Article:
“A mandatory sentence is a court decision setting where judicial discretion is limited by law” (California Penal Code Sections 667(e) (2) (A) (ii)). In most cases, persons who have been found guilty of certain types of crimes are subject to minimum time in prison. In this approach, mandatory sentence varies form one country to another as situation brought about by the difference in judicial setting. Mandatory sentence of common interest particularly in the common law going by the fact that civil law mainly prescribes either maximum or minimum sentence for any type of crime that falls under its jurisdiction. In the U.S. the jury is not allowed to know the outcome of the prescription of justice lets say maximum or minimum sentence going by the fact that the jury is mandated to determine guilt or innocence of an individual. However, an emerging trend in the justice system is that lawyers nowadays have a way of relaying such information to the jury such as the cross-examination of an individual who had previously faced similar charges.
Mandatory sentencing in the U.S. was enacted in 1952 by the U.S. congress in the wake of the passing of the Narcotics Control Act. The Narcotics Control Act stated for the first time that a person was liable to between two to ten years of imprisonments if found in possession of cannabis. However with the passage of the Anti-Drug Abuse Act of 1986, Congress decided to enact a different set of laws with respect to minimum sentence of drug holders.
Across all the states in the U.S. federal courts are guided by a Federal Sentencing Guidelines. This guideline dictates that when a guideline sentencing range is less than the statutory mandatory minimum, the latter prevails (California Penal Code Section 669). In addition, a prosecutor is of great influence on any given case and the acceptance of the plea or rejection may as well affect the outcome of the case. As stated by the law, previous offenders with drug felonies are often subjected to harsh and strict mandatory minimums. However, the prosecutor may on his discretion fail to file for prior felony information. This implies that in an occurrence that the prosecutor does not file for prior felony information, a minimum mandatory will therefore be applied.
Particularly in California, some very interesting scenario has been observed where the states does not exempt small crimes such as shoplifting and similar crimes but punishes such crimes as felony petty theft. This is in the occurrence that the person committing the crime has a prior crime record or has served in jail for a similar offence. In this context, some defendants have been given up to 25 years of imprisonment as a result of petty crimes such as this. Some of the most significant cases form this scenario include the Gary Ewing who had a past criminal record for burglary and armed robbery. “Jerry Dewayne Williams also received 15yuears of imprisonment after a violent assault on a group of children for a pepperoni pizza but William’s sentence was later reduced to six years” ("'Pizza thief' walks the line" Los Angeles Times).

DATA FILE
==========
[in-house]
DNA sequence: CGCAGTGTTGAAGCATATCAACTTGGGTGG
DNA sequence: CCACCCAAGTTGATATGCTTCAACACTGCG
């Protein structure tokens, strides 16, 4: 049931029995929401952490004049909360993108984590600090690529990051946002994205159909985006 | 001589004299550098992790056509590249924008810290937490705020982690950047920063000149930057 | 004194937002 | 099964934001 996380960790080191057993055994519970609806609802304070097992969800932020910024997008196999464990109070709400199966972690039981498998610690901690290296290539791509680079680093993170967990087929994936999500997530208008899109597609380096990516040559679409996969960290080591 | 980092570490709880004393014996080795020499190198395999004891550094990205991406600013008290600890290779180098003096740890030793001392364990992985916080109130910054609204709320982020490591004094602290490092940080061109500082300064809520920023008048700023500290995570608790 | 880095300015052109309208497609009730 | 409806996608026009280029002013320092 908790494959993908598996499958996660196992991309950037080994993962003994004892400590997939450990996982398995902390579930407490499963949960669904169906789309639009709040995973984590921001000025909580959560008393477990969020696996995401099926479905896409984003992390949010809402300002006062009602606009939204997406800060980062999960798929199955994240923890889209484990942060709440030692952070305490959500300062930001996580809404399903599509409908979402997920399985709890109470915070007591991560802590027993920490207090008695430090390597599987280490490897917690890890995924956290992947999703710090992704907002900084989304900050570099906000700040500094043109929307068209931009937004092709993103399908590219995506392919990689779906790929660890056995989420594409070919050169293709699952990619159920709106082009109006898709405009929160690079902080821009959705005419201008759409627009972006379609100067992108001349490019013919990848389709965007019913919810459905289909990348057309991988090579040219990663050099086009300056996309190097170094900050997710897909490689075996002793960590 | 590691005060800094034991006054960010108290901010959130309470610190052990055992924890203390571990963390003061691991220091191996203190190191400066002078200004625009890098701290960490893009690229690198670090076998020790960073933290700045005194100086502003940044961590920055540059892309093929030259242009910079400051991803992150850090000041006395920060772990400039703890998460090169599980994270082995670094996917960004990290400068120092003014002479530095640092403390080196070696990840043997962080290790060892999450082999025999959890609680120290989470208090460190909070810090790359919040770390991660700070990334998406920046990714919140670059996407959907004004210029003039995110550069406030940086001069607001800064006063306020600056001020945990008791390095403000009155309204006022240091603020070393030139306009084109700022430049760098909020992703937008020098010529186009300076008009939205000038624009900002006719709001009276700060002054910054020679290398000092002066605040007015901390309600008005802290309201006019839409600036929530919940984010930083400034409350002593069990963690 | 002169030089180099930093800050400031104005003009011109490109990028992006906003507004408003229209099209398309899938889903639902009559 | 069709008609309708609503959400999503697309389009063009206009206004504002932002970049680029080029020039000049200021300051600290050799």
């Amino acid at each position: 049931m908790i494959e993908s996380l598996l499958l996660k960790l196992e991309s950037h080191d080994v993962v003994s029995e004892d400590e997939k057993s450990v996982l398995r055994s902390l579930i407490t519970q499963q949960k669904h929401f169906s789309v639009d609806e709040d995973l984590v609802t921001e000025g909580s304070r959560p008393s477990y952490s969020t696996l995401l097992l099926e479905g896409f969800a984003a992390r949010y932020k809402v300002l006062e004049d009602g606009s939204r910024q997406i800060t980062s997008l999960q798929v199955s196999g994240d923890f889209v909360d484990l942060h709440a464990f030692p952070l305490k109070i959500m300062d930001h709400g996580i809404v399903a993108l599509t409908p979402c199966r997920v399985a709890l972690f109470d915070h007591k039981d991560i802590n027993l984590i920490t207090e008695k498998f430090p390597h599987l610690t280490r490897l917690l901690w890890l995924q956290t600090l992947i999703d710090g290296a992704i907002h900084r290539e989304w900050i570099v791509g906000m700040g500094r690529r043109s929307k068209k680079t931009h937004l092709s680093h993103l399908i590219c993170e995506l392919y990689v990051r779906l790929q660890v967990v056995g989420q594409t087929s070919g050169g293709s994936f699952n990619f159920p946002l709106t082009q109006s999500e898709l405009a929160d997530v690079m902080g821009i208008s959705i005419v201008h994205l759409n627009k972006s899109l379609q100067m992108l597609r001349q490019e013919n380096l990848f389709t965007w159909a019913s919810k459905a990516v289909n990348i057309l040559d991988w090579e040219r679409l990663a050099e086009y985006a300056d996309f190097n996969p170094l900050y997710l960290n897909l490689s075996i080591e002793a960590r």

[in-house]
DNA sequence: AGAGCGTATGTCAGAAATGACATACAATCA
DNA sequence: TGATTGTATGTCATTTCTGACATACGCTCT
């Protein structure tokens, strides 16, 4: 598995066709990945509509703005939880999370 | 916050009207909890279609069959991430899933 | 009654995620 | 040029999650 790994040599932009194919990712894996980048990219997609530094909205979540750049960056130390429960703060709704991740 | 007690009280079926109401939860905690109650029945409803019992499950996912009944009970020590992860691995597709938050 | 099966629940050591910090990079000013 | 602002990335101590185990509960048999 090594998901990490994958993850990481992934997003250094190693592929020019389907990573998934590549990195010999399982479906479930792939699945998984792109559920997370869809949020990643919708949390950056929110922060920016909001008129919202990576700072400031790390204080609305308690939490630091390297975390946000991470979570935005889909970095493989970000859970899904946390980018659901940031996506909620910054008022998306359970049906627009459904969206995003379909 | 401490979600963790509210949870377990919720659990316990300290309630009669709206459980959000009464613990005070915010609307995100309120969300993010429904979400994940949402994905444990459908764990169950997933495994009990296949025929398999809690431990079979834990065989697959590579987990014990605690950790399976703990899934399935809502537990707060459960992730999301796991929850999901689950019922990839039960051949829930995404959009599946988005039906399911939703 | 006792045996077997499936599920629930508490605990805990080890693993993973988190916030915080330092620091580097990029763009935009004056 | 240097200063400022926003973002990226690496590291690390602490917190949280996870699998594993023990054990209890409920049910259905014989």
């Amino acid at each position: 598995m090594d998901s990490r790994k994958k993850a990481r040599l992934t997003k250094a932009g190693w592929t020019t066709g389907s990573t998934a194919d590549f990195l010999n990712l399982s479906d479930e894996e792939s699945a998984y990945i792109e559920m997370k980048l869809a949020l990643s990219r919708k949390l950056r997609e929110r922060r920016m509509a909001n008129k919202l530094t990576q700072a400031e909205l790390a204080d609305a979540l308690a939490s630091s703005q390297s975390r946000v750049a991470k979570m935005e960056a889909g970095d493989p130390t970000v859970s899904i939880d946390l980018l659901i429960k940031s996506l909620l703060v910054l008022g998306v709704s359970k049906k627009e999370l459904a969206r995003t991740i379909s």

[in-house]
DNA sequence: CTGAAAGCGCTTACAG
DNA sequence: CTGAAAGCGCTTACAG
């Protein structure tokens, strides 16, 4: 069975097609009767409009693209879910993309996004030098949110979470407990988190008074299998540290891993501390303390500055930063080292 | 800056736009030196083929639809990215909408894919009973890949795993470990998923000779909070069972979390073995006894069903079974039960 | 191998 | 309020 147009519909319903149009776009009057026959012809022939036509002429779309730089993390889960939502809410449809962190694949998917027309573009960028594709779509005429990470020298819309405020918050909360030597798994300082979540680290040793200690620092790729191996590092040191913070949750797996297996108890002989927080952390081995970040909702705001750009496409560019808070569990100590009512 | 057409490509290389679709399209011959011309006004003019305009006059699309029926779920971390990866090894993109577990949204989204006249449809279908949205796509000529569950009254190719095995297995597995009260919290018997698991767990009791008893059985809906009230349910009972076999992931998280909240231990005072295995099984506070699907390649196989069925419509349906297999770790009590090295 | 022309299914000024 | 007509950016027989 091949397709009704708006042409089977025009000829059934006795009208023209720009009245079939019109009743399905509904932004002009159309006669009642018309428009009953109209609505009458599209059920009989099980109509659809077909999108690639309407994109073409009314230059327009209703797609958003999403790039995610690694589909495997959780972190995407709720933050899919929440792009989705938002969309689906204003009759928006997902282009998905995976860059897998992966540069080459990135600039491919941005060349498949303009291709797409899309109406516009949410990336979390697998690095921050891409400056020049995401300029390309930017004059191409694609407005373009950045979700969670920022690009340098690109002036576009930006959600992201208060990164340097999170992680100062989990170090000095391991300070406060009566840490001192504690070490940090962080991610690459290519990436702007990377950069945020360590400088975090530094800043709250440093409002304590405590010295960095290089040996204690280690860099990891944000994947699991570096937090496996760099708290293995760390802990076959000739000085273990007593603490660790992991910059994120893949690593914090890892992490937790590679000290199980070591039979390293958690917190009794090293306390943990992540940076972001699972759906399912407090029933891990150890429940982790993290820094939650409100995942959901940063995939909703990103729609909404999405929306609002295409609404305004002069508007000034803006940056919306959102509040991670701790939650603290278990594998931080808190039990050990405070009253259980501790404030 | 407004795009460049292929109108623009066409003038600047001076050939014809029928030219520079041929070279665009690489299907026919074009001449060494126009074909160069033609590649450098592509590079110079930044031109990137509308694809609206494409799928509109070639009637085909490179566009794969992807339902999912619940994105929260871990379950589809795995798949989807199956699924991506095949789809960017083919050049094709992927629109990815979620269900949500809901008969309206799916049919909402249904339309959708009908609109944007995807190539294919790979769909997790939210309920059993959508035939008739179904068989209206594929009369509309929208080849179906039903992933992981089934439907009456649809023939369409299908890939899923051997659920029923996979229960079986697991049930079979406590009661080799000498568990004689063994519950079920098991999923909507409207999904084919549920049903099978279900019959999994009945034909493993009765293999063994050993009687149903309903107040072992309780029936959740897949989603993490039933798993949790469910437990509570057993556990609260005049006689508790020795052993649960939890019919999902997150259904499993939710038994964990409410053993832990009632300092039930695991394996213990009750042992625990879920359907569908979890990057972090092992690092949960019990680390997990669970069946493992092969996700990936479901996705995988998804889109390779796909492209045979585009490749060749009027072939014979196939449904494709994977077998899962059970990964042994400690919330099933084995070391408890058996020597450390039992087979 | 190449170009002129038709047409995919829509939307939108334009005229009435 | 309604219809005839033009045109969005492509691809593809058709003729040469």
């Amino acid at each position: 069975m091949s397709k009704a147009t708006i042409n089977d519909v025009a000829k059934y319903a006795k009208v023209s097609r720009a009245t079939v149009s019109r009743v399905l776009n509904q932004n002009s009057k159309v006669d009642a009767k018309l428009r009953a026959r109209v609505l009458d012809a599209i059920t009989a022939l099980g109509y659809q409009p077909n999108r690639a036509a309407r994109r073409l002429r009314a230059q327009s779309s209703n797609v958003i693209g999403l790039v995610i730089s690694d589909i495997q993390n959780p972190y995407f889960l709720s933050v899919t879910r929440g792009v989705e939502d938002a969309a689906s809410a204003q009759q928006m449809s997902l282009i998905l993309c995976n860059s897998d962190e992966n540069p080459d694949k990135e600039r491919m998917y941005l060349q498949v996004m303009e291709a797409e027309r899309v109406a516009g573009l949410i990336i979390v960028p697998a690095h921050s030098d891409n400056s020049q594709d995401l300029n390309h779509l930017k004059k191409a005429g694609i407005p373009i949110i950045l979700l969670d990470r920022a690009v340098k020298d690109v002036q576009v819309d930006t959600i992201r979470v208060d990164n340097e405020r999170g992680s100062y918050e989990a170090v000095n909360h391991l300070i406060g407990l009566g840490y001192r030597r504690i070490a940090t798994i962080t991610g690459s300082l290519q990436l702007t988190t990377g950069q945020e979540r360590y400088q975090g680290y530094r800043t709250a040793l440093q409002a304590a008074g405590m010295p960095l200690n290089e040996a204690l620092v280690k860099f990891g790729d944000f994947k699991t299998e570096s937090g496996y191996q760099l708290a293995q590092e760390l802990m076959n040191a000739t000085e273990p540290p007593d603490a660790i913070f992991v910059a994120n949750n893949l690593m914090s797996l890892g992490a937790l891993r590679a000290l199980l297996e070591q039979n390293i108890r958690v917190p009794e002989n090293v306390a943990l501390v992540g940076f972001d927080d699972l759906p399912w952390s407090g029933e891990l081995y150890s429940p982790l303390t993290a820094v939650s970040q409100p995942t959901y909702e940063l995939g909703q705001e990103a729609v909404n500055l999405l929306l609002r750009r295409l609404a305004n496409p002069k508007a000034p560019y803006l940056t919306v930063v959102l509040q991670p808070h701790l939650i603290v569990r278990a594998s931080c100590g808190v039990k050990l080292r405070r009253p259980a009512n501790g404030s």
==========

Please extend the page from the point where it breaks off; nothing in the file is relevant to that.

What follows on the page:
In California, both the first and the second strike are counted as a result of individual charges as opposed to individual cases. TH9isis going by the fact that an individual may have been charged several times but all the charges arise form a single case. This implies that it is very possible for an individual to receive a third and a fourth strike all arising from the same case. These results to the court handing the defendant separate sentences that run consecutively. Going by all the said factors, the three strike rule has received criticism not only in the U.S. but globally. Within the state of California, most criticism has come from the Families to Amend California's Three Strikes (FACTS). However on a rather different approach, the state argues that the three strikes method is in place to reverse life sentences imposed for non-violent, minor felonies.